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Dinner and A Movie - part II - film review Phoebe in Wonderland
by Karen Pecota

Lewis Carroll’s familiar literary work, Alice’s Adventures in Wonderland, is the back drop that first time director, Daniel Barnz, uses to explore issues of peculiarity in a child who is a societal misfit. Carroll’s Alice begins her tale of adventures by falling down a rabbit hole which places her in a world of whimsical nonsense. Phoebe (Elle Fanning), like Alice, falls down a dark hole but her world is less charming. Her world is skewed because Phoebe suffers from the neurological disorder known as Tourette’s Syndrome, named after Dr. Georges Gilles de la Tourette, a pioneer French neurologist who first described the condition in 1885. One teenager who suffers from Tourette’s describes it as an outburst due to a chemical imbalance in the brain. He uses this analogy, “Children often lack the chemical impulse that controls telling them to stop or slow down. It’s like two marching bands: The first marching band screams at the other to stop; but, the second is too busy playing to understand.”

Barnz’s heart-wrenching story describes two parents who are too paralyzed by their own selfishness to properly care for each other or their needy children. Phoebe’s mother, Hillary (Felicity Huffman), is consumed with Carroll’s writings of Alice in Wonderland---the topic chosen for her dissertation. Phoebe and her sister are also passionate about Alice’s adventures because it draws them closer to their mother. Hillary takes time for her children but has difficulty juggling work and motherhood. She is consumed with feelings of failure, causing her to spiral down her own rabbit hole. Phoebe’s father, Peter (Bill Pullman), an academic, has even less of a clue how to reach out to Phoebe’s world. Unfortunately, the parents don’t take advantage of their couple power to communicate with each other and work toward a solution to their family’s difficulties. Thankfully, Miss Dodger (Patricia Clarkson) enters Phoebe’s world as her kindred spirit. She is the gracious yet peculiar drama teacher who introduces herself to the students by poking her head into the classroom and reciting Lewis Carroll’s Jabberwacky. Phoebe auditions for the school play, Alice in Wonderland, and Miss Dodger, who recognizes her keen imagination, casts her for the lead as Alice.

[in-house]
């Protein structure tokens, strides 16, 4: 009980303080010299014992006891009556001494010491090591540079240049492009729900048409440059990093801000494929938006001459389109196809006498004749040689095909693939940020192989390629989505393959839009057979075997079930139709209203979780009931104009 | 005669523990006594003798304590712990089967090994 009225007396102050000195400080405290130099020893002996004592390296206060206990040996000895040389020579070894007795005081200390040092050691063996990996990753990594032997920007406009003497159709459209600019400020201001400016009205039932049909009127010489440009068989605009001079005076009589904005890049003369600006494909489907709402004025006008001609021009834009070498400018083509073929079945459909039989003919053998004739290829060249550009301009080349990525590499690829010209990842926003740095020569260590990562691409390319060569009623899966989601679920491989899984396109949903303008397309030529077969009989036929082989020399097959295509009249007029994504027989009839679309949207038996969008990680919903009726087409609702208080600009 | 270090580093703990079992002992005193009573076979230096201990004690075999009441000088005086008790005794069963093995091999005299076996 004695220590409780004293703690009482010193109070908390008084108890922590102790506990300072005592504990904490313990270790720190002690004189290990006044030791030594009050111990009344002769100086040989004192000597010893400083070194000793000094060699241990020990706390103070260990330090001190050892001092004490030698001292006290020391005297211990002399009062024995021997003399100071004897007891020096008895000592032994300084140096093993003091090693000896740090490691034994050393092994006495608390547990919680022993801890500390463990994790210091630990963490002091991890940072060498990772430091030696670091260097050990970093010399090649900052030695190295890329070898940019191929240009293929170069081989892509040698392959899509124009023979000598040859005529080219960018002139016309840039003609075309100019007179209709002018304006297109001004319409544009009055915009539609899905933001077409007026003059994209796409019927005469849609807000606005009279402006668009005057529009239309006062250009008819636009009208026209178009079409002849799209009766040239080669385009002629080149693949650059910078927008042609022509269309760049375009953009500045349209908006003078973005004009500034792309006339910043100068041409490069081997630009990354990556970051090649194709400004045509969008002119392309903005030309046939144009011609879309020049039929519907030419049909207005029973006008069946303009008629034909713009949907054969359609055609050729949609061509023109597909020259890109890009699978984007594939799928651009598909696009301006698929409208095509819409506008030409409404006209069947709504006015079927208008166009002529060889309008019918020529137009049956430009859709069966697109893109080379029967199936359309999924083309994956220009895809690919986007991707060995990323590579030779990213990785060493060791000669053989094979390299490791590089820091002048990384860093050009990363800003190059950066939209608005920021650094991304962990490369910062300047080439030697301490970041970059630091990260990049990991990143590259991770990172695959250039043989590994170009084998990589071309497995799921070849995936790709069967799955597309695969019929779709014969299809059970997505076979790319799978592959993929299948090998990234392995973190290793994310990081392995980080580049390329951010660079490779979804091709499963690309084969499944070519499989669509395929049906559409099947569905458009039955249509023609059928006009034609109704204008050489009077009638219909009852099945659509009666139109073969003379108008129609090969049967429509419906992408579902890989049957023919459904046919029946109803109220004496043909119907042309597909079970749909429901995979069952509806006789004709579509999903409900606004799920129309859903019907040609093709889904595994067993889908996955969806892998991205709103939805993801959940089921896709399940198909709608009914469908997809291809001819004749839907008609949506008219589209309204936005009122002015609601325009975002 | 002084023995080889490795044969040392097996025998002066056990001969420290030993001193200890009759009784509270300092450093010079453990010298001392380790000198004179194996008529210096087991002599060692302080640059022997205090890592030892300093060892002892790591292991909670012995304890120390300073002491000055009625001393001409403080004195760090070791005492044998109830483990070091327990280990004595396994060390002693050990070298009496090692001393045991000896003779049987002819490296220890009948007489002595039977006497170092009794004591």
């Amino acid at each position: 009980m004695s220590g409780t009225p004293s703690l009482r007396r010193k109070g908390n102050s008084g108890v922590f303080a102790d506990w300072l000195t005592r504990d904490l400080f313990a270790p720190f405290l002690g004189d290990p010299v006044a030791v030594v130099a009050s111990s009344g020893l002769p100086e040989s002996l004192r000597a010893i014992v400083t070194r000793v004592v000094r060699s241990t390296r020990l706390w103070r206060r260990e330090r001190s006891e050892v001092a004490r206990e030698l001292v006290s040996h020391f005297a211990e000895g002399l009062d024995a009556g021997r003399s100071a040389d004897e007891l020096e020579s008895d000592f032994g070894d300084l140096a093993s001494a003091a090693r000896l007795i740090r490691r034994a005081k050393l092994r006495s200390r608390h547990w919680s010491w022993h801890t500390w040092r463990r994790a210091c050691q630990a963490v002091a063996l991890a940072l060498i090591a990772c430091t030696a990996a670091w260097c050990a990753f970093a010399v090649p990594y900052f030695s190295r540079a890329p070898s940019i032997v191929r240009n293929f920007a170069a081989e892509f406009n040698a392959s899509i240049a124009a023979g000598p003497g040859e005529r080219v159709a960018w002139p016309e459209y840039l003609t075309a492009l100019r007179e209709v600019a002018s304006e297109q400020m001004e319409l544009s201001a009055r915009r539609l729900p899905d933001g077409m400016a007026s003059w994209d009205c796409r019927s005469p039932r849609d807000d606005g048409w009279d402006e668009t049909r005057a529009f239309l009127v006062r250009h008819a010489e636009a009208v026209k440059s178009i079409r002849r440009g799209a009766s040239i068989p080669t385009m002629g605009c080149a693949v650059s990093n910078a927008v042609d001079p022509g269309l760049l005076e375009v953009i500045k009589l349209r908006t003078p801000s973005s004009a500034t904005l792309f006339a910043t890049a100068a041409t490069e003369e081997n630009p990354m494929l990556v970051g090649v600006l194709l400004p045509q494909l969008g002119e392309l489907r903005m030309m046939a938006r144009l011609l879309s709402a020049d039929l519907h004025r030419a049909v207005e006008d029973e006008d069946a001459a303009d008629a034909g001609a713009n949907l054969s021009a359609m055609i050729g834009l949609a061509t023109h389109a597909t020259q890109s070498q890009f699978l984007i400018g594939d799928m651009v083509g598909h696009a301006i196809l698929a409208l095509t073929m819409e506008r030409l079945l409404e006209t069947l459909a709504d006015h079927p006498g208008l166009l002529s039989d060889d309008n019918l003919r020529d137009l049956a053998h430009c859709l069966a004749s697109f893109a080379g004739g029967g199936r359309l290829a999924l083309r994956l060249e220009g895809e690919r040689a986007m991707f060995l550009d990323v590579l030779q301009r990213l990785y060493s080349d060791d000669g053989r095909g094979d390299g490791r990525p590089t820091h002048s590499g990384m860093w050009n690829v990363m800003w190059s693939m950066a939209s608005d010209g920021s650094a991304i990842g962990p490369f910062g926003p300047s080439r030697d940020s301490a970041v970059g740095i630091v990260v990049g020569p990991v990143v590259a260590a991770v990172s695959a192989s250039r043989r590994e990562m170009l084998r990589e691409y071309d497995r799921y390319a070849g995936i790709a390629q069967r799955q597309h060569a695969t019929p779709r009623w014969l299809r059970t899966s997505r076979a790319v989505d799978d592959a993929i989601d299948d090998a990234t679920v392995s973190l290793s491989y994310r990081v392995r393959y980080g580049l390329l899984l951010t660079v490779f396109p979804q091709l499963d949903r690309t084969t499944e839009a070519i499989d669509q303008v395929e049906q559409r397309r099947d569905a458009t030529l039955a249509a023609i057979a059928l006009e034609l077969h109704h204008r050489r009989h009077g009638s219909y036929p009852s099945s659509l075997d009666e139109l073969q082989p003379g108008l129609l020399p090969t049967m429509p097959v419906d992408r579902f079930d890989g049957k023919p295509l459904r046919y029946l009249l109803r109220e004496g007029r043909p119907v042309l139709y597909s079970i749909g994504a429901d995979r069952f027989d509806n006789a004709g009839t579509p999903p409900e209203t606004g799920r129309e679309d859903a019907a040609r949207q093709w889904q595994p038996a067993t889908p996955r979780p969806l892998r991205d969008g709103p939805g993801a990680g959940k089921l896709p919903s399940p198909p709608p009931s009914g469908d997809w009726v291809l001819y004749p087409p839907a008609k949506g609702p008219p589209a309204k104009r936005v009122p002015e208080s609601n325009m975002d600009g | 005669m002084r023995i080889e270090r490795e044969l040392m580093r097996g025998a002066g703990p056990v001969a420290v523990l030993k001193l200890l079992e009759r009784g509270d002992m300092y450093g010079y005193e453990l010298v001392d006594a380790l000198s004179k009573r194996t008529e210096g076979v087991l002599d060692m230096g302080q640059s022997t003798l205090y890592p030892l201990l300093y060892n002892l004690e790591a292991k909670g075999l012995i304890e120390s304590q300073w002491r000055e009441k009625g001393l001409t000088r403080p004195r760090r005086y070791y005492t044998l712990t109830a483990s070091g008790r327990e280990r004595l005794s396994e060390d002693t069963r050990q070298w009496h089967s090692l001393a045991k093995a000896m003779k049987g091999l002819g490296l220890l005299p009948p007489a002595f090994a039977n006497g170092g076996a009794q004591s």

Phoebe’s syndrome is complex and it hinders her from doing the right thing in social contexts. Because of her intelligence and creativity, she is aware that her uncontrolled behavior causes problems for the people in the world she dearly loves. This observation makes her sad! Her sadness pushes her into an imaginary world where she functions best. The varied responses to Phoebe’s behavior from her parents, sister, friends and teachers allow Barnz to take the audience on a journey to a little girl’s whimsical world where nonsense is OK if you play by her rules.  When Phoebe has to play by others’ rules, it is harder for her to cope with reality. The intricate narrative takes advantage of language, visual images, and color to mold Phoebe’s world of nonsense and enlighten others to make sense of it.